Something happens in a part of my body: I could also have a stroke, right? And that’s not “thinking”.

We have THINK, we have SOMETHING, we have HAPPEN and we have BODY.

Can we break down THINK like this (= Something happens in my body)? No, not really, because that tiny preposition (“in”) might not be universally shared.

Moreover, this one sentence does not explain THINK; I would have to keep refining it and then I would still end up having to use THINK. I can say something about THINK such as

Something happens in my body OR

Something happens to my body OR

Something happens with my body OR…

but I will always have to come back to THINK. There is no simpler concept than THINK. Or SOMETHING. How do you have something more basic than SOMETHING?

How do you explain anything without something, right?

Without using the most basic building block, the most basic meaning?

How would we explain “train of thought”?

I say train of thought:

I think about something

this something has many parts

I think about this something like this

I feel something good when all these parts are near

I feel something good when all these parts are like one something.

Understanding. It feels like they fit together. Another expression. Well, it’s a beginning.

The above approach is using something called the Natural Semantic Metalanguage (NSM). NSM is made up of natural “primes” (a.k.a. “primitives”) which are used to explain meanings starting from the most basic building blocks.

Anna Wierzbicka and Cliff Goddard, these are the two names you want to look up if you’d like to get a better idea about NSM than the muddled version presented here. I think they’re currently teaching at the Australian National University and Griffith University, respectively. If you want to read more about this, I strongly advise looking up Natural Semantic Metalanguage.

What they did is they broke up meanings into primes, following Leibniz and others. It’s a monist perspective based on the assumption that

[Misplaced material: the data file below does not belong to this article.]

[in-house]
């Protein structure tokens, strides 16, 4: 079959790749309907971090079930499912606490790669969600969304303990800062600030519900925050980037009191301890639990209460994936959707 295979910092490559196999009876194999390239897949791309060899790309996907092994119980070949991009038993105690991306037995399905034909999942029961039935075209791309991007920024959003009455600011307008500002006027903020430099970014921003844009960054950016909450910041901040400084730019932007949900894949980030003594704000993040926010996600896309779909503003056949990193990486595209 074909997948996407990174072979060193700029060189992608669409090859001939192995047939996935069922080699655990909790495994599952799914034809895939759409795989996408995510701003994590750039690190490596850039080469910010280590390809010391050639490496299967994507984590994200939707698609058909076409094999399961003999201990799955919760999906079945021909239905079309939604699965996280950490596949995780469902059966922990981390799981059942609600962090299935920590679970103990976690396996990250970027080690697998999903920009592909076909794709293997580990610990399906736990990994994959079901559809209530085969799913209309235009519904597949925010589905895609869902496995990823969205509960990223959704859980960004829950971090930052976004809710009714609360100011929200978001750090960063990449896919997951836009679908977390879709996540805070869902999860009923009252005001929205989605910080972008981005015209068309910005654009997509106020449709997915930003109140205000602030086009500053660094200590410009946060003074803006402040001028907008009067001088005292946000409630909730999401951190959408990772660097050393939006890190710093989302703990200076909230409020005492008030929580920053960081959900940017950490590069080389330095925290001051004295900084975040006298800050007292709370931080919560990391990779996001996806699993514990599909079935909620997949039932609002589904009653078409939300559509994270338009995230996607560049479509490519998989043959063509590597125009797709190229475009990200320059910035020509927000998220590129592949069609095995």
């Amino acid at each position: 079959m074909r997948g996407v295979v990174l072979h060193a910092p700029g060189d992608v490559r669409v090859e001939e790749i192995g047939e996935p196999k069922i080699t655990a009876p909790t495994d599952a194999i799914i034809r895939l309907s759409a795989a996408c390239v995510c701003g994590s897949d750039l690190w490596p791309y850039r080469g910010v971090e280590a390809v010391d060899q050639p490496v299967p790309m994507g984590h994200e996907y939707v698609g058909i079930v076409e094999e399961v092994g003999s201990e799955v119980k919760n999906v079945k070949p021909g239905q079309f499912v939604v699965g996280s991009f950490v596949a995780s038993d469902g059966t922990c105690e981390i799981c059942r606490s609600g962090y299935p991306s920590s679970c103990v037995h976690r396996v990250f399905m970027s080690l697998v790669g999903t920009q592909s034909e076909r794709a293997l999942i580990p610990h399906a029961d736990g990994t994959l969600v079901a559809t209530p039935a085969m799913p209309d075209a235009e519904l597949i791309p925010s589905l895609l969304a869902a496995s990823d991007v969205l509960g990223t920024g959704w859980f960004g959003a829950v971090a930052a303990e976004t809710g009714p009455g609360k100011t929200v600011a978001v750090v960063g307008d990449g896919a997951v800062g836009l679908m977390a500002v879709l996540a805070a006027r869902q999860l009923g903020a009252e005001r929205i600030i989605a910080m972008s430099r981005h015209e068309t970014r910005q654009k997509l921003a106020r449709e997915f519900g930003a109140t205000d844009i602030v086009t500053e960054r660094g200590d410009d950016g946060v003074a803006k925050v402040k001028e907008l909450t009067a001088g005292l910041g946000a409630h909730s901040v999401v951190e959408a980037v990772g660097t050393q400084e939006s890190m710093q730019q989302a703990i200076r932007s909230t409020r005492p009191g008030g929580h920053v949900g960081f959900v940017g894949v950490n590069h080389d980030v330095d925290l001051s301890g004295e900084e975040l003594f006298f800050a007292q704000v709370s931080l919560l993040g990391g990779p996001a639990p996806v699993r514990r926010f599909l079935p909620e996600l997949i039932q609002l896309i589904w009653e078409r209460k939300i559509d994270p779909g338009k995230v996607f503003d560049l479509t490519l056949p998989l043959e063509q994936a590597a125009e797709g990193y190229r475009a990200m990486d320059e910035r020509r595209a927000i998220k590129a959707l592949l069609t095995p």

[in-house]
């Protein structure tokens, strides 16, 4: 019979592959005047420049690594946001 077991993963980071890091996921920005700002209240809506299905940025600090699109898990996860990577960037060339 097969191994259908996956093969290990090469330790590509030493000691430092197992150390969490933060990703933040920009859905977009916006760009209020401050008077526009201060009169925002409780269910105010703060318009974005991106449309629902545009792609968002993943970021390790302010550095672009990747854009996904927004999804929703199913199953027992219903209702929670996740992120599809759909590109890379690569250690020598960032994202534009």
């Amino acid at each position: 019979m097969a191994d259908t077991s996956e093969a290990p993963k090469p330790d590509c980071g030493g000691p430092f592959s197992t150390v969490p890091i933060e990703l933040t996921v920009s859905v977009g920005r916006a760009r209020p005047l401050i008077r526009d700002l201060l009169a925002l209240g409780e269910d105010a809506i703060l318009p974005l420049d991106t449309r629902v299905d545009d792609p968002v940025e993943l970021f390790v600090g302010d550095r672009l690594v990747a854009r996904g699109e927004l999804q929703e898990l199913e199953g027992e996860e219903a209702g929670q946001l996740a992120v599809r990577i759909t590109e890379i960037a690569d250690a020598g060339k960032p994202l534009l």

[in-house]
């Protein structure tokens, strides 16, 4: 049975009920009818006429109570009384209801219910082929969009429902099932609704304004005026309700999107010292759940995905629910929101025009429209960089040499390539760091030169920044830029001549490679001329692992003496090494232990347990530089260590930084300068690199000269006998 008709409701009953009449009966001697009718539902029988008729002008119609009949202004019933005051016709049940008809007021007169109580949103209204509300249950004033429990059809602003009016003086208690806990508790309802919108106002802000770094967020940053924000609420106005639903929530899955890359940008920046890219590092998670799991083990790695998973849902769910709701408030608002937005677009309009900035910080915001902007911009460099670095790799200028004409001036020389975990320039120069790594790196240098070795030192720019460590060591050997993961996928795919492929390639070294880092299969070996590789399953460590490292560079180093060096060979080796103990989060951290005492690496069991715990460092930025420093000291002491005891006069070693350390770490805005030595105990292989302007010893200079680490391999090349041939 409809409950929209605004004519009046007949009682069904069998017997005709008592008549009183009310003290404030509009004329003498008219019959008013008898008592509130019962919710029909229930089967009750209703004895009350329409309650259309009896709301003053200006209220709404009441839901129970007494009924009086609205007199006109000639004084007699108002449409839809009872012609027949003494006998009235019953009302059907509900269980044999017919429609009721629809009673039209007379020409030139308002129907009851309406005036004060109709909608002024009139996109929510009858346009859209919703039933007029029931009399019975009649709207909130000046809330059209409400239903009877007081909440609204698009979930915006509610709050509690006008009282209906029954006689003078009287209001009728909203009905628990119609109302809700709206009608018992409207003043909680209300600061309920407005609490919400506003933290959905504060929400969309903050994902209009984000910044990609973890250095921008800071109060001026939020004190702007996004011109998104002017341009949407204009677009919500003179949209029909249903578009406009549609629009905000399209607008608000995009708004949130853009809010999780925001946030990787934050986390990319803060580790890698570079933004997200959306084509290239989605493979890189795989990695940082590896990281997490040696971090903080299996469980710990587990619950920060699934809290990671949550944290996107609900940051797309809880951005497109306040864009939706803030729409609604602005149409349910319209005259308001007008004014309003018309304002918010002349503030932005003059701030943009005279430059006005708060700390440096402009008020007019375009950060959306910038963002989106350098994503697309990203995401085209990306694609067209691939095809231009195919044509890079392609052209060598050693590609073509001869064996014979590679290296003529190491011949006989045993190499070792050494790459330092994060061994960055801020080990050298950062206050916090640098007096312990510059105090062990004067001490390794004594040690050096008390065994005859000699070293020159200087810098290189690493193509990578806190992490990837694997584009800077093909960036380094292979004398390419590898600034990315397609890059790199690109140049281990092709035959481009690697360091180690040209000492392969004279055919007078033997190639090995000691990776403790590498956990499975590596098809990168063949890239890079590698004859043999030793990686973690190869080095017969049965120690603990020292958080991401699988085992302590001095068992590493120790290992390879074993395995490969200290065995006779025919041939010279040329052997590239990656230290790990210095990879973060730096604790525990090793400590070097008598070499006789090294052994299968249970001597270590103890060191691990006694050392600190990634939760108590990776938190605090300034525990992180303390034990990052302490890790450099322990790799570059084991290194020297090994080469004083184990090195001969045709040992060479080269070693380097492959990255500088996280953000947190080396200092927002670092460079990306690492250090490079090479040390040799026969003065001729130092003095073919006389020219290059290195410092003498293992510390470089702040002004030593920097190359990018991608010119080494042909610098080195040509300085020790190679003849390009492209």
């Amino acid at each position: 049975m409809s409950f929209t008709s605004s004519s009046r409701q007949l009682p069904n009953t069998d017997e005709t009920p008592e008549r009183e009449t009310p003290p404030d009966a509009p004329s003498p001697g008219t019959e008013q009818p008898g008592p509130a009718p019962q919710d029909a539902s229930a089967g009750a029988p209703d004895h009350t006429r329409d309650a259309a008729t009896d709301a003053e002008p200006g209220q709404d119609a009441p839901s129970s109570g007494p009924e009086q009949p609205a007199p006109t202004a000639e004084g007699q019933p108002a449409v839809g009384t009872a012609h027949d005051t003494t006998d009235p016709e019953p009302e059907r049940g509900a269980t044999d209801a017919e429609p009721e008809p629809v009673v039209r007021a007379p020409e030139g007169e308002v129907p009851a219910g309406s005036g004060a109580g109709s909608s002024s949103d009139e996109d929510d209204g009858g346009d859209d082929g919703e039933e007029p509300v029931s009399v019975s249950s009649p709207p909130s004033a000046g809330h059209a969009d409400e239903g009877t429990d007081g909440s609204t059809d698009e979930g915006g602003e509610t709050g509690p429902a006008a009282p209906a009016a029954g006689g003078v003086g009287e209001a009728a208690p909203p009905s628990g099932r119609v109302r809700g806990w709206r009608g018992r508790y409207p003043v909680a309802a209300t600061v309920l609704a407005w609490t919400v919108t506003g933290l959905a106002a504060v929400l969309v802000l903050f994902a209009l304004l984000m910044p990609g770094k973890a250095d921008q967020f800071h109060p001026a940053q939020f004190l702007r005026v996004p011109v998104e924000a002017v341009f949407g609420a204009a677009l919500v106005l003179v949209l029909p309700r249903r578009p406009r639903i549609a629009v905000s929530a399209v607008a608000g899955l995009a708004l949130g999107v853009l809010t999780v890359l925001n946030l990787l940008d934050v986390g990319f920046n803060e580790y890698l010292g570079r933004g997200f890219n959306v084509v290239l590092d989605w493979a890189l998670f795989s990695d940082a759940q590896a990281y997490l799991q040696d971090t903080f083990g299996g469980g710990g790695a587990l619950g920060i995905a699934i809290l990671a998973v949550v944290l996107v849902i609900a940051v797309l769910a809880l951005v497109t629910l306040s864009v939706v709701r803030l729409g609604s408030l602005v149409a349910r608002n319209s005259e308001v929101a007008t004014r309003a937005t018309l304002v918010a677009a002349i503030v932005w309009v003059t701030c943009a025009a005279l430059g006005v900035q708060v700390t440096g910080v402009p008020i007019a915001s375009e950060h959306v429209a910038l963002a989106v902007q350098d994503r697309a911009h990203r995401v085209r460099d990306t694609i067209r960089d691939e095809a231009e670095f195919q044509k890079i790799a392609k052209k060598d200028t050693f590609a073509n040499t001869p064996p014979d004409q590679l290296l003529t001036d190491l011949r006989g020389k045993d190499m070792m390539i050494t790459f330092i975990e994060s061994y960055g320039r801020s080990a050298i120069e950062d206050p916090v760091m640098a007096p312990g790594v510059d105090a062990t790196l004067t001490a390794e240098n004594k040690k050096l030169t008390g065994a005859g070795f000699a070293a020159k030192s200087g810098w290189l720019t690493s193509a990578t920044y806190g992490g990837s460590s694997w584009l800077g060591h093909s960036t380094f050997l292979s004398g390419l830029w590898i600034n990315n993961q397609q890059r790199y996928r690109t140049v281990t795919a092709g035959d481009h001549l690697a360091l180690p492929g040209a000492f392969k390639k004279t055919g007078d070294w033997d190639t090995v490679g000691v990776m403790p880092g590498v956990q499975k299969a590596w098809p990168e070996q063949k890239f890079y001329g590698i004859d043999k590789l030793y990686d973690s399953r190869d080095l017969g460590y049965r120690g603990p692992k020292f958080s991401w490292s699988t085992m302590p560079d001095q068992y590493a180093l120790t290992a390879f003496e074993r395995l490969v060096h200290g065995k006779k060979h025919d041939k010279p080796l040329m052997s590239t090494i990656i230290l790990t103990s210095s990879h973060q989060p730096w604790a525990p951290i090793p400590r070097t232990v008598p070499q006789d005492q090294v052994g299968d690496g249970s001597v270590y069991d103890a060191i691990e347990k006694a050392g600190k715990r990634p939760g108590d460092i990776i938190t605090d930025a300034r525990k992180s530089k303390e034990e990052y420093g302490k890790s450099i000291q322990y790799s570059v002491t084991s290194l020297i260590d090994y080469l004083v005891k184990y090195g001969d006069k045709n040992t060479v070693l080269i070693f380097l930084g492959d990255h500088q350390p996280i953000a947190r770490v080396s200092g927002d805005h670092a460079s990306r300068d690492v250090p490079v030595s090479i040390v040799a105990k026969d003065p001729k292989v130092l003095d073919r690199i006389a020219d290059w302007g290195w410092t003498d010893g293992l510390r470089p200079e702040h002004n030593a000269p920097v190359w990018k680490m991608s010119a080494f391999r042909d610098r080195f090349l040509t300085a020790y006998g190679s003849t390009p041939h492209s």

there have to be some basic meanings that allow communication to happen,

that make communication possible,

that allow us to understand each other.

When I started this blog, I decided to put down what was spoken (as opposed to written), because I thought that the “written train of words” would be even slower than the “spoken train of words” and I would not be able to capture what I’d been thinking.

In the meantime (as of January 2015) I’ve realized that both “trains of words” fail miserably at pointing in the direction (i.e., “train of thought”) I had in my mind when I recorded my thoughts, so now and again you will see edited versions of past posts.

Now, this might prove irritating to you whenever I go into a field where you (feel that you) are more knowledgeable than me. Maybe I’m not getting the accent or the pitch right.If you’re a native English speaker, you might point out some issues with my pronunciation of certain words and that would lead you to think

I’m not going to listen to this guy if he can’t pronounce the words properly.

However, if you’re just concentrating on the “train of thought”, I think I have a better chance of capturing a bit of what I’m thinking about if I’m following it with the faster “train of words” that are spoken, as opposed to “train of words” which are written. And I’m lazy to write, right? Of course, of course.

At this point it sounds like a good idea: Let’s call this an audio blog.

A diary that’s not diary, since I’m not writing about what I’m doing.

I’m writing about what I’m thinking.

A thought journal.

Nowadays thought feels very much like a crime whenever this thought is directed in a dialogue form with a self, a self that’s immutable, a self that’s querying, a self that’s questioning:

“Why am I here? What am I doing?”

As opposed to a self that’s in dialogue with somebody else, a concrete somebody else, like

The me of two hours from now: I’m going to vacuum clean this room, then I have to put away the iron, and probably, if I have a little bit more time, I should make myself another cup of tea, then go shopping, get some bread…

This is I that is in dialogue with an I-in-the-future, the planned future. What about the dialogue with the I-in-the-past? It’s the I-in-the-past that says

I did that, I did that, I don’t need to do this.

The one in the future and the one in the past are having a dialogue. Then of course, we have the dialogues with those we know. With my wife.